Thursday, February 4, 2010

Protecting lands protects our way of life-Santa Fe New Mexican

Letter to the Editor by John Olivas
Posted: Saturday, January 30, 2010 - 1/31/10

As a guide, outfitter, sportsman, recreationalist, land grant heir, and norteño, I depend on the nearby wild and undeveloped public lands for the welfare of my business and my family's well-being here in Northern New Mexico. Having public land available to hunt, fish and hike on is the foundation of my livelihood. That's one reason I feel strongly about the need to protect Whites Peak from the land swap that is taking place just north of Ocaté in Mora County.

State Land Commissioner Patrick Lyons has been working with ranchers in the area on a Whites Peak land exchange. Whites Peak is a mixed bag of private and state trust lands just north of Ocaté. Sportsmen are once again angered by the actions that our state land commissioner is proposing. The trade involves transferring thousands of acres of mountainous public trust land to a few large private ranches in exchange for thousands of acres of lower-elevation parcels, mostly grasslands.

Through my outfitting business, I was able to move my family back home to rural Northern New Mexico, where my business has flourished. Because of the clean industry of outfitting, I am able to make a good living, and there is no better place than Northern New Mexico for keeping my family and raising my children. That is why we as a community and as sportsmen must protect the resources we have available to us.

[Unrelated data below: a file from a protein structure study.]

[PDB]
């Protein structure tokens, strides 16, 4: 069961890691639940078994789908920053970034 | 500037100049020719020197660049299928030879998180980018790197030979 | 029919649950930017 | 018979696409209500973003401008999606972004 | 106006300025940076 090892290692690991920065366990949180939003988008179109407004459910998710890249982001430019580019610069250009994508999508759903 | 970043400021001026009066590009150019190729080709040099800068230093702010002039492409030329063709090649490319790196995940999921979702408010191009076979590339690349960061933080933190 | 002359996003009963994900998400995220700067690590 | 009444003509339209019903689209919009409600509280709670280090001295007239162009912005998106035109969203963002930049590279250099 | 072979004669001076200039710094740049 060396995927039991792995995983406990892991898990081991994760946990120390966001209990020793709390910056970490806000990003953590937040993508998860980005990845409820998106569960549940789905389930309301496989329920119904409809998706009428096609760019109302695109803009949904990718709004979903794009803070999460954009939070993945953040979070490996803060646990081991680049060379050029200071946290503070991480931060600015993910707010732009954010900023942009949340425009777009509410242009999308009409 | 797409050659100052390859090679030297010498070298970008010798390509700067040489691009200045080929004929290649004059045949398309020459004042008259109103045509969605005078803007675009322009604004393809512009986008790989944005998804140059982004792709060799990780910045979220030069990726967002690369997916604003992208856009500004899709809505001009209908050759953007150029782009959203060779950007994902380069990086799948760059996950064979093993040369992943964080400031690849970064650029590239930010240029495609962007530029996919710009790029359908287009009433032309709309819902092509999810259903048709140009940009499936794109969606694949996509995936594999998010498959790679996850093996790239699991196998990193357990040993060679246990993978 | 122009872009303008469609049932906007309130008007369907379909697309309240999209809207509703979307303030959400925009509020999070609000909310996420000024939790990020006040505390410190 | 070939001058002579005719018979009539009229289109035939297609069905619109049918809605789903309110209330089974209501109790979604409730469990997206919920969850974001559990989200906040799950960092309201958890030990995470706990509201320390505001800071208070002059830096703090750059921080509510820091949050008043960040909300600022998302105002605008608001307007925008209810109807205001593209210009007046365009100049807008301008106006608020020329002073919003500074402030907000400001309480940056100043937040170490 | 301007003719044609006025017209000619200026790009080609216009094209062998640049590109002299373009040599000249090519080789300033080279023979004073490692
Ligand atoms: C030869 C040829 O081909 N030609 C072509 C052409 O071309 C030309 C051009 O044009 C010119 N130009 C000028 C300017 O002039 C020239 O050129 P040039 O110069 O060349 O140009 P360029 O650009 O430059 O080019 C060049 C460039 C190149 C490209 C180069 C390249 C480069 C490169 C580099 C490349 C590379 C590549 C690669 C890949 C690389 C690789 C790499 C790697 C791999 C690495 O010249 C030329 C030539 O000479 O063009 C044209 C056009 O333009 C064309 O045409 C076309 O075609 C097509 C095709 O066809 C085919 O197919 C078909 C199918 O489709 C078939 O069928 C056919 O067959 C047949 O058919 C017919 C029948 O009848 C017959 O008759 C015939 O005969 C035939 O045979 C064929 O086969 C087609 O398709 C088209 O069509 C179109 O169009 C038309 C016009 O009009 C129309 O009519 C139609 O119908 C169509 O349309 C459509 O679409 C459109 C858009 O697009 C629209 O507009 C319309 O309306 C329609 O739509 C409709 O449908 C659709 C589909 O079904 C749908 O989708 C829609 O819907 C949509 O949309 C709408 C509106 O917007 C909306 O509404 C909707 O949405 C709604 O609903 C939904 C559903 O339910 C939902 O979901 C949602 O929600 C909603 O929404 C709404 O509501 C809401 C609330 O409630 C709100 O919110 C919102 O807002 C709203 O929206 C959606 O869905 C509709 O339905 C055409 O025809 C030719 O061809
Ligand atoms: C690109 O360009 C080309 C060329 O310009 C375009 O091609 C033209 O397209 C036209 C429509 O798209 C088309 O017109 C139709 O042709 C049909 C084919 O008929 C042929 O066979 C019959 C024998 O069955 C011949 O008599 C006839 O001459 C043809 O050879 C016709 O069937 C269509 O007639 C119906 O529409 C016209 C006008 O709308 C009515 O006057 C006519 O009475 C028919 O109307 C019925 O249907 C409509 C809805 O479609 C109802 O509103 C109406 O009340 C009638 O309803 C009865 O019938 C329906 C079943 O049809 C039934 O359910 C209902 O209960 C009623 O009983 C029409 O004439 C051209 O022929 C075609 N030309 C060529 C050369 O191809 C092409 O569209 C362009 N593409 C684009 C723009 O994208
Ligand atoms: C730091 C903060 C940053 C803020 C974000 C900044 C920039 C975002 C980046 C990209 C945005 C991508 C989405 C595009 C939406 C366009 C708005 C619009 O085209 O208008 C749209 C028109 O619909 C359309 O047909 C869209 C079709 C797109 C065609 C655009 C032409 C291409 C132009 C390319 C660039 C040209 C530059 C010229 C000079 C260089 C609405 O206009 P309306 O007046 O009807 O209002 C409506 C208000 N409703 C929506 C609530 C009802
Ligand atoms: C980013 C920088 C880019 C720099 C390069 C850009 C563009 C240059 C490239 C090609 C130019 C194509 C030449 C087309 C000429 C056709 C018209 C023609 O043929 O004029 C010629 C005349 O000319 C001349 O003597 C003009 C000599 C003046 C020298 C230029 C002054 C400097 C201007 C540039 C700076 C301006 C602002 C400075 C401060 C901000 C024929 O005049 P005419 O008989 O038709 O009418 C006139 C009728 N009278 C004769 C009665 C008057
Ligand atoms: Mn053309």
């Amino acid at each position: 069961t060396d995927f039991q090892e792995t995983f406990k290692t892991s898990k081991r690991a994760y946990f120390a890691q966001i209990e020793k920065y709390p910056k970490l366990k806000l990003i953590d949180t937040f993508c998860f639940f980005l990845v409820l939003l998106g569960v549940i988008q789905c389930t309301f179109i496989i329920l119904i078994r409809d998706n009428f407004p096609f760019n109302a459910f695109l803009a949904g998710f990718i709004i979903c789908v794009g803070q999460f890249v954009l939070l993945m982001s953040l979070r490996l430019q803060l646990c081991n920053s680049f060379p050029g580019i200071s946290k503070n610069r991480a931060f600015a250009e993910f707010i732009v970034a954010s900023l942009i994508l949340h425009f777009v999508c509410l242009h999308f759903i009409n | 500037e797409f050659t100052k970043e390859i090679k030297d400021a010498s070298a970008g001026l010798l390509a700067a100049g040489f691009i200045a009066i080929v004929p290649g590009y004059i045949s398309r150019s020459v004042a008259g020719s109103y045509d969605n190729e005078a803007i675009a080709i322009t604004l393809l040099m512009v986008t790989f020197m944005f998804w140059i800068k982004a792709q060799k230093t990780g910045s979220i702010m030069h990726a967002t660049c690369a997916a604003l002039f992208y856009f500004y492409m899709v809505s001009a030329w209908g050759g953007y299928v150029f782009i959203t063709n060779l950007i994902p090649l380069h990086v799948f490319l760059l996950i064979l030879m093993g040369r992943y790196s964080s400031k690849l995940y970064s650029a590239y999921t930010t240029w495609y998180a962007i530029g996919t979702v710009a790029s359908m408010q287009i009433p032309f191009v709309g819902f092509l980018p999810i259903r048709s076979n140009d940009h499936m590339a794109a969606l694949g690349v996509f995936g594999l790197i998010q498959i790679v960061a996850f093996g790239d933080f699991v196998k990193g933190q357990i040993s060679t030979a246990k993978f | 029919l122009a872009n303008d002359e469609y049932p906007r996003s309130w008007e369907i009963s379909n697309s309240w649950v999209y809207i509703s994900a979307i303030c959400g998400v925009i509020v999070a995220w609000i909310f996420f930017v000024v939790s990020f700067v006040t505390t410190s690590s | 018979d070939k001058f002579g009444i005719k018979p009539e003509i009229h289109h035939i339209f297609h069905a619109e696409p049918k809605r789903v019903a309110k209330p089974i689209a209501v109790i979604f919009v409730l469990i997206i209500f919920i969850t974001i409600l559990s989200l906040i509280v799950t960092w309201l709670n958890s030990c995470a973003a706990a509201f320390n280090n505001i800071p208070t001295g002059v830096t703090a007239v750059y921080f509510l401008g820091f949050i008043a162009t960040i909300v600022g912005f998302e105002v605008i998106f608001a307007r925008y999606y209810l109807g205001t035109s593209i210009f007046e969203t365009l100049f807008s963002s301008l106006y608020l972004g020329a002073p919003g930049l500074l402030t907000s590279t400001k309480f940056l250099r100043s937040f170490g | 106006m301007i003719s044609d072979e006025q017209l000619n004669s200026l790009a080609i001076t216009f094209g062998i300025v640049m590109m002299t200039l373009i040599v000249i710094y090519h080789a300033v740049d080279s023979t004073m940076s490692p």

More than nine in 10 people in this state hunt on public lands, and New Mexico's hunters spend more than $150 million annually pursuing this sport. Our anglers contribute another $176 million to the state's bank account, and together with hunters support some 8,000 jobs. They help keep small businesses like mine thriving as well as bringing in the dollars that help the local restaurants, motels and grocery stores. These revenues are crucial to the well being of the small business owners in rural communities throughout New Mexico.

For more information about the Whites Peak land swap, visit

John Olivas owns and operates JACO Outfitters, LLC ( in Holman, N.M., and is the northern director of the New Mexico Wilderness Alliance.